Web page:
What it’s like to have Terminal Cancer During the COVID-19 Outbreak

As I stared at my shoes
In the ICU
That reeked of piss and 409

And I rationed my breaths
As I said to myself
That I’d already taken too much today

As each descending peak
On the LCD
Took you a little farther away from me.

Away from me…

Death Cab for Cutie, “What Sarah Said”

People with stage 4 cancer have nerves of steel. We’ve dealt with dire predictions. We’ve grown comfortable with uncertainty and fear. We’ve stared into the faces of our own mortality. It takes a lot to shake us.

As someone with stage 4 cancer myself, I can tell you that my brain has gone to many places and been through many phases over the course of the past several weeks:

  • Three to four weeks ago, I remember thinking that I’ve withstood SO many rounds of having my hopes crushed and worst case scenarios that if I actually caught corona-virus that I would pretty much at that point just be dumbfounded, have one last drink and say goodbye. I even entertained the thought that death from the virus might actually be less painful and drawn out than cancer…
  • Two to three weeks ago, I remember feeling that it seemed as if the rest of the world had- finally- caught up with how I’ve felt every day for the past 18 months. They are finally experiencing what it is like to have your whole world turned upside down. They are feeling the tiniest shadow of what it’s like to worry about getting sick or dying, and to not know what is coming next. I felt for the world, but at the same time felt oddly comforted to not feel completely alone in feeling that way.
  • Two weeks ago, the reports started flooding in from Italy. There were stories of not being able to save everyone, leaving the elderly and persons with co-morbidities to die without treatment since there weren’t enough ventilators to go around. They were taking ventilators away from people who were deemed to not have enough life years left to be “worth saving” in favor of those who did. I took deep, hard, mental stock for the first time that people like me were now considered to be acceptable sacrifices for the otherwise healthy and newly scared people who might catch the virus.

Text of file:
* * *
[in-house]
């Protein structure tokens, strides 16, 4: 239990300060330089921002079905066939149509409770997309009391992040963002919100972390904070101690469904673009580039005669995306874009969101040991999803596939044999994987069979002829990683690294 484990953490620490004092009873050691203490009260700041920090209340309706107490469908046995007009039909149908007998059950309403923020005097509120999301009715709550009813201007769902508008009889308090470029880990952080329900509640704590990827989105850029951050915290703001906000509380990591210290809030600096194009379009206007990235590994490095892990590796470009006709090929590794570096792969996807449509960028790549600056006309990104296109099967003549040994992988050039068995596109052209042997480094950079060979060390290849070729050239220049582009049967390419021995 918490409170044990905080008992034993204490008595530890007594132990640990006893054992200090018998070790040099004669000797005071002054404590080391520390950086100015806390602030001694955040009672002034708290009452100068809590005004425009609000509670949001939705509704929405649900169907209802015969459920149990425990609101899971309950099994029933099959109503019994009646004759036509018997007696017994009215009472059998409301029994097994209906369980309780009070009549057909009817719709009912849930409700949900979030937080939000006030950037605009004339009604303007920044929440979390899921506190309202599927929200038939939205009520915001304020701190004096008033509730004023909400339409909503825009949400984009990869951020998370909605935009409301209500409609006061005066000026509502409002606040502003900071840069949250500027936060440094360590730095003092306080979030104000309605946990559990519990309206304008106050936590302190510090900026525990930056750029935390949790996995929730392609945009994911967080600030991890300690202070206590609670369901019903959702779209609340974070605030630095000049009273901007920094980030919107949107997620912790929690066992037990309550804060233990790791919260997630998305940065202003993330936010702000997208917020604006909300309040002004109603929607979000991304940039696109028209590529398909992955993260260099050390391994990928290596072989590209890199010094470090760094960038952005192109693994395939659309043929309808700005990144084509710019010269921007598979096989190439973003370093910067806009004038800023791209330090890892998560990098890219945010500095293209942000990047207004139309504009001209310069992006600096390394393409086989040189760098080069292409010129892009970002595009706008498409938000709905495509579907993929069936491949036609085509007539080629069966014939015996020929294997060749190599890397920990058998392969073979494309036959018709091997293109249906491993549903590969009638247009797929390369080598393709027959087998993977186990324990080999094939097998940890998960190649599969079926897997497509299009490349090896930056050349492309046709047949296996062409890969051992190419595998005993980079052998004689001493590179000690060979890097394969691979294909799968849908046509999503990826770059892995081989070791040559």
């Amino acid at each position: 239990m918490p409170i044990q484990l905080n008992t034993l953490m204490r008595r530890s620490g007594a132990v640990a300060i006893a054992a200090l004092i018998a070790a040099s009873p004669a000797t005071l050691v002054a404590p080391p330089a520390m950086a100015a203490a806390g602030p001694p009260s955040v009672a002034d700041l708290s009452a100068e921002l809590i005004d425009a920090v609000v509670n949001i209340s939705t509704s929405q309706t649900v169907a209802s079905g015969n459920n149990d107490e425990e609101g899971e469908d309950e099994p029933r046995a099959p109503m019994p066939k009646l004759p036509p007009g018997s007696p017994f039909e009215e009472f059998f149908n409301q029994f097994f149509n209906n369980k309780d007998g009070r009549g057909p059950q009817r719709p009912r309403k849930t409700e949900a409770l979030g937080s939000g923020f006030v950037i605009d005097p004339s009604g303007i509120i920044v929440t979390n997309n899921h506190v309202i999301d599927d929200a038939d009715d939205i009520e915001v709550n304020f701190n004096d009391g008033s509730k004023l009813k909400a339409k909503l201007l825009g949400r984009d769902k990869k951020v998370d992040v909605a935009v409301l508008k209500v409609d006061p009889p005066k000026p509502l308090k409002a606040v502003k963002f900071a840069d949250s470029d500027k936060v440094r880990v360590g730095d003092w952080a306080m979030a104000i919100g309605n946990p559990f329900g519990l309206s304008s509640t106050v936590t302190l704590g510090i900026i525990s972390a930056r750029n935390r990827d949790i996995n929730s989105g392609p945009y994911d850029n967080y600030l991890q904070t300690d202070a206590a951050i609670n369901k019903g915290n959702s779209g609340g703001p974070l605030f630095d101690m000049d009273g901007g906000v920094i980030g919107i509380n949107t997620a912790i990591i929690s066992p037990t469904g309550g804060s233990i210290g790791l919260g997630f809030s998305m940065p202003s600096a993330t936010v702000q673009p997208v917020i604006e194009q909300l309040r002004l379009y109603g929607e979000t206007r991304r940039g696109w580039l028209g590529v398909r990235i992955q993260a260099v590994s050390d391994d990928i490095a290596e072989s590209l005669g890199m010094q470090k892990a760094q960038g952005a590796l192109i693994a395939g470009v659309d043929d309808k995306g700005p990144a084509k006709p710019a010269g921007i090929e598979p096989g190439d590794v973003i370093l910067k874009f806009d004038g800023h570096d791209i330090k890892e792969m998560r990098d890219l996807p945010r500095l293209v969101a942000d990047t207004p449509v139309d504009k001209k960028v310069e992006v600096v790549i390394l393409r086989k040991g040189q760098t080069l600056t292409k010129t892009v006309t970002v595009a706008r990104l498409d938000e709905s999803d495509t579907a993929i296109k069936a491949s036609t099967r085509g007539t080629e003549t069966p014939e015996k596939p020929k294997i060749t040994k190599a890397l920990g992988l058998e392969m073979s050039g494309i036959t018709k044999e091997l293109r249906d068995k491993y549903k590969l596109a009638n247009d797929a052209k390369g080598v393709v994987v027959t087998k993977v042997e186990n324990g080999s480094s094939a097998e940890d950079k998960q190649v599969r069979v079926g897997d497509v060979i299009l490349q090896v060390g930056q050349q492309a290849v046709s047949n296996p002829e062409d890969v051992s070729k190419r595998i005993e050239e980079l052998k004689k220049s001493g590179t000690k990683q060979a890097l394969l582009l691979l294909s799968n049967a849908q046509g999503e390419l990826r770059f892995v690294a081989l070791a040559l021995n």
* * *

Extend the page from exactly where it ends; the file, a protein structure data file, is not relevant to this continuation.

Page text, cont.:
• One-two weeks ago, I learned that Washington State had briefed it’s medical personnel on a triage plan very similar to that of Italy’s- persons 80 and over or persons under 80 with a co-morbidity scale of 5 or more were to be refused treatment as soon as need approached the level of ventilators available. The message came to me via a Facebook post from Washington State physician Dr. Morhaf Al Achkar, who has stage 4 lung cancer himself, stating that his own cancer put him on the scale at 6.
  • One week ago, I read this article: https://www.healthleadersmedia.com/clinical-care/medical-worker-describes-terrifying-lung-failure-covid-19-%E2%80%94-even-his-young-patients This was the first time that I’d read about the experience of someone dying from this disease. It was not, as I’d imagined several weeks earlier, a quick and relatively painless death. It was torture. You basically slowly drown to death on your own lung fluid. Think this isn’t torture? Try waterboarding.
  • And in the past week?
    • I’ve witnessed politicians, internet trolls, and Covidiots coming out of the woodwork to say that sacrificing some lives for the sake of the greater economy was the best plan.
    • I’ve read about Lupus patients being denied medication because our President said on camera that it could be used against COVID-19, despite very dubious evidence to support that position.
    • I’ve read an account from a hospital in MI that was not only out of ventilators and masks, but out of painkillers in the ICU altogether.

As you can imagine, all of these events have had a profound impact on the cancer community as a whole, but especially among those of us with stage 4 (terminal) cancer. Concurrent with all of the events above, I also read about several things that were happening specifically to those of us within the cancer community:

  1. Clinical trials are being cancelled. Trials that stage 4 patients have been counting on for a chance to extend their lives. Trials that they went off chemo several weeks prior to in order to even qualify,